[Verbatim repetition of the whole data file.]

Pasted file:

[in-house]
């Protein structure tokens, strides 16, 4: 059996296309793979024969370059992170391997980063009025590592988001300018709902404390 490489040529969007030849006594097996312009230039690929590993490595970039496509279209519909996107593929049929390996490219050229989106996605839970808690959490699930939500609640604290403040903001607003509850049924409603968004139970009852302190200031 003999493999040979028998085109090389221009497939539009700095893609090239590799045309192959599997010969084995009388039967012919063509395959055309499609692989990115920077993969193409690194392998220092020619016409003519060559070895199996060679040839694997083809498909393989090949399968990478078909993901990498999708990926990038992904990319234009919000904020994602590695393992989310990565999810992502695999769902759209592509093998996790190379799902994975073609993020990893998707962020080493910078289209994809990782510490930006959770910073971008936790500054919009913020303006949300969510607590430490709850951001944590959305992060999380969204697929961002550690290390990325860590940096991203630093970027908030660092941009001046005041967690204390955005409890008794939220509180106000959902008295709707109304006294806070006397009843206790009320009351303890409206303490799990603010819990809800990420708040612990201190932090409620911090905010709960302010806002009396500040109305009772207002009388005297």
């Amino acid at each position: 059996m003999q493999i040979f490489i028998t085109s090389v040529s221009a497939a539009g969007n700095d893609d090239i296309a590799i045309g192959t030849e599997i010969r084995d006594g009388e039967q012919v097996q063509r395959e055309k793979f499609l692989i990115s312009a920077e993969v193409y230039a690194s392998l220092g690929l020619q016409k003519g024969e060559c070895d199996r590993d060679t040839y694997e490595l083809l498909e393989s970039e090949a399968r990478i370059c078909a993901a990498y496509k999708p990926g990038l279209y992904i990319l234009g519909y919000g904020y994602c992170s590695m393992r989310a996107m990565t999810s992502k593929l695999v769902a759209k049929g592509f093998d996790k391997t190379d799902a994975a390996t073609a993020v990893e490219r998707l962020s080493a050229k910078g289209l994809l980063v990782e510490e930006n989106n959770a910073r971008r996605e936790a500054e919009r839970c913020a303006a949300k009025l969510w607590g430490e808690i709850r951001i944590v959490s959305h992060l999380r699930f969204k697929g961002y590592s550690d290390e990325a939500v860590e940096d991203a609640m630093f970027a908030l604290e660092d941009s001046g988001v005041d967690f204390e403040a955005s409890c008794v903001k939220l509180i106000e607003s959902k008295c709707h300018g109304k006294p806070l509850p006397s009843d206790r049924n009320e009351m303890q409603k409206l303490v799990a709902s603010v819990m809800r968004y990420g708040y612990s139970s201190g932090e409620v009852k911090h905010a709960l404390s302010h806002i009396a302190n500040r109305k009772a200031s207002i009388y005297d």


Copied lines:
[in-house]
């Protein structure tokens, strides 16, 4: 059996296309793979024969370059992170391997980063009025590592988001300018709902404390 490489040529969007030849006594097996312009230039690929590993490595970039496509279209519909996107593929049929390996490219050229989106996605839970808690959490699930939500609640604290403040903001607003509850049924409603968004139970009852302190200031 003999493999040979028998085109090389221009497939539009700095893609090239590799045309192959599997010969084995009388039967012919063509395959055309499609692989990115920077993969193409690194392998220092020619016409003519060559070895199996060679040839694997083809498909393989090949399968990478078909993901990498999708990926990038992904990319234009919000904020994602590695393992989310990565999810992502695999769902759209592509093998996790190379799902994975073609993020990893998707962020080493910078289209994809990782510490930006959770910073971008936790500054919009913020303006949300969510607590430490709850951001944590959305992060999380969204697929961002550690290390990325860590940096991203630093970027908030660092941009001046005041967690204390955005409890008794939220509180106000959902008295709707109304006294806070006397009843206790009320009351303890409206303490799990603010819990809800990420708040612990201190932090409620911090905010709960302010806002009396500040109305009772207002009388005297």
């Amino acid at each position: 059996m003999q493999i040979f490489i028998t085109s090389v040529s221009a497939a539009g969007n700095d893609d090239i296309a590799i045309g192959t030849e599997i010969r084995d006594g009388e039967q012919v097996q063509r395959e055309k793979f499609l692989i990115s312009a920077e993969v193409y230039a690194s392998l220092g690929l020619q016409k003519g024969e060559c070895d199996r590993d060679t040839y694997e490595l083809l498909e393989s970039e090949a399968r990478i370059c078909a993901a990498y496509k999708p990926g990038l279209y992904i990319l234009g519909y919000g904020y994602c992170s590695m393992r989310a996107m990565t999810s992502k593929l695999v769902a759209k049929g592509f093998d996790k391997t190379d799902a994975a390996t073609a993020v990893e490219r998707l962020s080493a050229k910078g289209l994809l980063v990782e510490e930006n989106n959770a910073r971008r996605e936790a500054e919009r839970c913020a303006a949300k009025l969510w607590g430490e808690i709850r951001i944590v959490s959305h992060l999380r699930f969204k697929g961002y590592s550690d290390e990325a939500v860590e940096d991203a609640m630093f970027a908030l604290e660092d941009s001046g988001v005041d967690f204390e403040a955005s409890c008794v903001k939220l509180i106000e607003s959902k008295c709707h300018g109304k006294p806070l509850p006397s009843d206790r049924n009320e009351m303890q409603k409206l303490v799990a709902s603010v819990m809800r968004y990420g708040y612990s139970s201190g932090e409620v009852k911090h905010a709960l404390s302010h806002i009396a302190n500040r109305k009772a200031s207002i009388y005297d």